The Guest Access allows the user to create a Guest Network (with its own SSID and password) and you can create a timer for its availability, as well as share the Guest WiFi.
The Family Members section allows the user to create separate profiles, each with its own set of devices assigned to them and every profile can visit specific type of contents and the availability can be scheduled by days and hours (the Web interface offers the AiProtection from Trend Micro which allows the user to block malicious websites, spam, phishing and other type of intrusions – it also prevents infected devices from contaminating the entire system).

The Settings section allows the user to change the Administrator settings, the Network settings (WAN, DNS, Port Forwarding, IP Binding, enable Remote Connection), the System settings (perform Firmware update, enable or disable the LED or Reset the unit) and view info about the device in the About sub-section.
The web-based interface offers a similar experience to that of the other Asus routers (such as the RT-AC88U or RT-AC3200) and the Asus Lyra app doesn’t seem to rely on a continuous cloud connection (on the positive side, this is great since it values the privacy of the user, but on the negative side, Asus will have a harder time figuring out how to improve their devices while not having access to some diagnostic-type data).


The Asus Lyra Home does a good job in many areas, by offering three solidly built units with a good heat management, by implementing the Ethernet backhaul (which has proven to be a major improvement for a lot of other WiFi mesh systems), it has a great web-based interface (as always), but the set up process is a bit slow using the app. So, what went wrong? Well, for starters, the wireless performance using multiple nodes is mediocre (sometimes even falling under what a dual-band can offer) and the price tag is not at all competitive right now.

Over the course of several updates, there are some visible improvements, but Asus still has a long way until the Lyra will become an attractive option. Furthermore, I noticed that at the beginning of this year, the AiMesh went out of the beta stage and it does offer pretty much everything that the Lyra can offer, while allowing the users to use cheaper (or older) routers to create a reliable mesh network. Of course, this can pose a serious threat towards the other already established mesh systems, but it also attacks their own Lyra series (which apparently has gotten bigger with the Lyra Trio and the Lyra Voice), so I’m not entirely sure what is Asus aiming to do this year.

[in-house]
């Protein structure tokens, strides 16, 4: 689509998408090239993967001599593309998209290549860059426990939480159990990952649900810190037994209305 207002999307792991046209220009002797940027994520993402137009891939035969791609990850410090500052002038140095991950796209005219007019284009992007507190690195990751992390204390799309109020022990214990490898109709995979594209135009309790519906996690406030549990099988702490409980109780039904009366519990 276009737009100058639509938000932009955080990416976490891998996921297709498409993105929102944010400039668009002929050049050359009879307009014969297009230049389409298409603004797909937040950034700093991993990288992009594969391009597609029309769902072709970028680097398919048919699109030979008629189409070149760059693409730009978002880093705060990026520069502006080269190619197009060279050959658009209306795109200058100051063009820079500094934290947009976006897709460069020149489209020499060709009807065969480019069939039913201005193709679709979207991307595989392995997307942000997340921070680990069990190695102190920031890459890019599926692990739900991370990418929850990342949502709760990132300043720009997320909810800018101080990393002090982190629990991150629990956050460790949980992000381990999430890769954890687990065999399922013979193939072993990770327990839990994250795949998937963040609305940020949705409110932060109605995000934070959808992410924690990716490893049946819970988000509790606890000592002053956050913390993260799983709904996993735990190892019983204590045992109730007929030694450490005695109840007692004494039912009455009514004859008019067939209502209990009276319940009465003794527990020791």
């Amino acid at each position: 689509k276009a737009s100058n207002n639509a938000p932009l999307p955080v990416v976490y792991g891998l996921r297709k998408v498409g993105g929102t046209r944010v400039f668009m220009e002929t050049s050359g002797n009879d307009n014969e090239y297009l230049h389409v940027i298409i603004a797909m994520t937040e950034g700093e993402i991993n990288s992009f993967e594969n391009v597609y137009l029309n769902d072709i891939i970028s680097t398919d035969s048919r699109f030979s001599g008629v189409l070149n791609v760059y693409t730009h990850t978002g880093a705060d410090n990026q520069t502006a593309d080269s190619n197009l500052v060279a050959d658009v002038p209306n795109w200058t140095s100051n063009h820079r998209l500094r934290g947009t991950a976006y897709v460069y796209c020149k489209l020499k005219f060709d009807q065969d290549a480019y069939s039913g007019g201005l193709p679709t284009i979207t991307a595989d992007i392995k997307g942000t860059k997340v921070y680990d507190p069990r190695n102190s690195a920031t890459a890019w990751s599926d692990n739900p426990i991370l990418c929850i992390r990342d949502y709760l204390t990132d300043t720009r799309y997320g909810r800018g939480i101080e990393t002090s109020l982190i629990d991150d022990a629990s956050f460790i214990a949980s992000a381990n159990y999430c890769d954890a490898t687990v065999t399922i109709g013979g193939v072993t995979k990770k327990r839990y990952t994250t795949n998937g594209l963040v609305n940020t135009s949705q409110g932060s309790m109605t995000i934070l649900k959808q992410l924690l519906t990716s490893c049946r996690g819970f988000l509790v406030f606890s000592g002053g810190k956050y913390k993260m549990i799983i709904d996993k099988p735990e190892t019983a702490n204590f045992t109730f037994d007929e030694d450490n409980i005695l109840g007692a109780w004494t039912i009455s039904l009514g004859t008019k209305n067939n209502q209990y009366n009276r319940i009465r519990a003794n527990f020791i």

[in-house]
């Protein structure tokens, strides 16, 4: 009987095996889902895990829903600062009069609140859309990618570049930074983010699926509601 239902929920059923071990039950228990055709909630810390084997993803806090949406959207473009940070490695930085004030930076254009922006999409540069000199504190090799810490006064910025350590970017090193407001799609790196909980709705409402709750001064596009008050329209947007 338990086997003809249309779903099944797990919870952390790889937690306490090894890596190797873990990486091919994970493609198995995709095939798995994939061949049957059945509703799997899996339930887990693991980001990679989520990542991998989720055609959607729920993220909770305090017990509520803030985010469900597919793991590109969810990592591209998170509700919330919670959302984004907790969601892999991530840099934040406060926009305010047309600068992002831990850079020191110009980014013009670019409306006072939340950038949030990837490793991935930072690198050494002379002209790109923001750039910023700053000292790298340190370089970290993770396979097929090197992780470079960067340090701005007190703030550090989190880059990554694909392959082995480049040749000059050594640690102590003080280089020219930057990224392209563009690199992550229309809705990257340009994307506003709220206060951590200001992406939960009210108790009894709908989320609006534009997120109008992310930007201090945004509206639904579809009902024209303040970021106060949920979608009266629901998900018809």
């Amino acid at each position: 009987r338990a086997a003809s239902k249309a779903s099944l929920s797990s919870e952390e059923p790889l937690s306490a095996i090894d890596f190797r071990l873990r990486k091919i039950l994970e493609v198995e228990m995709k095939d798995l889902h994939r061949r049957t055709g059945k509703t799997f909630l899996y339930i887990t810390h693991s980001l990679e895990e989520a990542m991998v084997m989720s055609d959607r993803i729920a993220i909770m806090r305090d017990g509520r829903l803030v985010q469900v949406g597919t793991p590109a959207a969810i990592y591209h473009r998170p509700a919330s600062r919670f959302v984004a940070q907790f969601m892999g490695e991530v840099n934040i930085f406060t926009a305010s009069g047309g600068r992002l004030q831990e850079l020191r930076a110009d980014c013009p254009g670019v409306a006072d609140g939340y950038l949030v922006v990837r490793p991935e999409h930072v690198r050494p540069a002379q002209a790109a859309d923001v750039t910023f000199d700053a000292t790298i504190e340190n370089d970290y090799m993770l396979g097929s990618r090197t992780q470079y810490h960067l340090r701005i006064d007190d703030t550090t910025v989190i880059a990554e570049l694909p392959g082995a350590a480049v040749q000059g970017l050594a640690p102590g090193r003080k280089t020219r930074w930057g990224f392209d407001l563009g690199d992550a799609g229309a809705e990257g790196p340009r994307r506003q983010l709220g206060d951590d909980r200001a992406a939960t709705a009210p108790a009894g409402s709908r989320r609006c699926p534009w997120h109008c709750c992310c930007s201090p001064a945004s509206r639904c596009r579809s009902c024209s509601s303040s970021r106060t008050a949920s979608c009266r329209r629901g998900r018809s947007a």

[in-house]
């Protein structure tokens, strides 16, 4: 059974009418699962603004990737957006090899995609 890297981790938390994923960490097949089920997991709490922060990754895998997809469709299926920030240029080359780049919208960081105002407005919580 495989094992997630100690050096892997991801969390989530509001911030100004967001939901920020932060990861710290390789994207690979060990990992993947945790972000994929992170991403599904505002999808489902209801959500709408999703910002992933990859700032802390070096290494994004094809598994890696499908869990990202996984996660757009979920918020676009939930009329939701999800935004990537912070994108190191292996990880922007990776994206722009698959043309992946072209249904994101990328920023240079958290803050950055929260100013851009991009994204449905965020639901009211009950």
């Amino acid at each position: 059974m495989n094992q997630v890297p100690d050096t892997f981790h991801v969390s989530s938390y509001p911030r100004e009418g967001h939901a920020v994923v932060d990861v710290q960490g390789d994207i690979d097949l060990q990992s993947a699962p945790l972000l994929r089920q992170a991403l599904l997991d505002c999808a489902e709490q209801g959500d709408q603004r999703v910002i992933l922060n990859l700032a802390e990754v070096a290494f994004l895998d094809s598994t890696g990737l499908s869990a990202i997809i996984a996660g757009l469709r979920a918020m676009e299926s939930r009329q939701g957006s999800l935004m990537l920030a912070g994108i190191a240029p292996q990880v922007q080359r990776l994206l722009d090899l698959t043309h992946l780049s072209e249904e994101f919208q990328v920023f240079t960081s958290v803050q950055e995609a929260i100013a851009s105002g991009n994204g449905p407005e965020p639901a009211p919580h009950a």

Check the product here:


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Asus Lyra













  • Simple, Minimalist Design
  • Great User Interface
  • Lots Of Advanced Features
  • Supports Alexa
  • Ethernet Backhaul


  • Underwhelming Wireless Performance
  • The Installation Process Is A Bit Slow Using The App
  • Very Expensive

2 thoughts on “Asus Lyra Home Wi-Fi System Review”

    • The problem is that neither are really remarkable in any way, but if Asus Lyra and the Deco M5 would have the same price, for now, I would be inclined to go with TP-Link.

      Lyra is still more powerful and if Asus gets their stuff together, it could fix their WiFi system and rise up to the levels of the other tri-band competitors (the AiMesh could prove that this is not really their main objective, but who knows).
      Eero 2nd generation is a really good system that you could also look into and the Google WiFi has become really cheap these days, so there are other better options (if they’re available in your region).